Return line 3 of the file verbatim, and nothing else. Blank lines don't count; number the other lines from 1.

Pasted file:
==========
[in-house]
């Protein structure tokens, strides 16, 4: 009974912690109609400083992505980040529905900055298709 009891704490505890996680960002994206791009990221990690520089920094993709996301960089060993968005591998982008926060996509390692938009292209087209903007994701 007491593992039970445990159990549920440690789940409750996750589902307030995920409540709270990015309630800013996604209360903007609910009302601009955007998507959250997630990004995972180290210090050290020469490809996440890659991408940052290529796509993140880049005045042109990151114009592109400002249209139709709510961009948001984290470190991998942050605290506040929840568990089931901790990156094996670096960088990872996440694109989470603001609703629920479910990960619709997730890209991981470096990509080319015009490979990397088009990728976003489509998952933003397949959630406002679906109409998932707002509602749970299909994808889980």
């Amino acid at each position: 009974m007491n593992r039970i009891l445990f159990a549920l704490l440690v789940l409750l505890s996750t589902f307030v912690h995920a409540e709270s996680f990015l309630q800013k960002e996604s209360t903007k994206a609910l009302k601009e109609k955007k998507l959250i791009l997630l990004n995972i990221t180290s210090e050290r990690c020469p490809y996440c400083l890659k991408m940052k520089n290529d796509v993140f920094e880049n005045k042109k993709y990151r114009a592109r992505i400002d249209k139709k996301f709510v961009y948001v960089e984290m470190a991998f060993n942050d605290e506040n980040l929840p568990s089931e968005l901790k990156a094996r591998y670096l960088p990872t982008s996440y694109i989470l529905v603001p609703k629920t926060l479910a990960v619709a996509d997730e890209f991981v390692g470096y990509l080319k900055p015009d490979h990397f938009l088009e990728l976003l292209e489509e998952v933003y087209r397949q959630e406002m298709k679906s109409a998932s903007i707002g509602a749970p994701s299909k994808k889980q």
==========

């Amino acid at each position: 009974m007491n593992r039970i009891l445990f159990a549920l704490l440690v789940l409750l505890s996750t589902f307030v912690h995920a409540e709270s996680f990015l309630q800013k960002e996604s209360t903007k994206a609910l009302k601009e109609k955007k998507l959250i791009l997630l990004n995972i990221t180290s210090e050290r990690c020469p490809y996440c400083l890659k991408m940052k520089n290529d796509v993140f920094e880049n005045k042109k993709y990151r114009a592109r992505i400002d249209k139709k996301f709510v961009y948001v960089e984290m470190a991998f060993n942050d605290e506040n980040l929840p568990s089931e968005l901790k990156a094996r591998y670096l960088p990872t982008s996440y694109i989470l529905v603001p609703k629920t926060l479910a990960v619709a996509d997730e890209f991981v390692g470096y990509l080319k900055p015009d490979h990397f938009l088009e990728l976003l292209e489509e998952v933003y087209r397949q959630e406002m298709k679906s109409a998932s903007i707002g509602a749970p994701s299909k994808k889980q």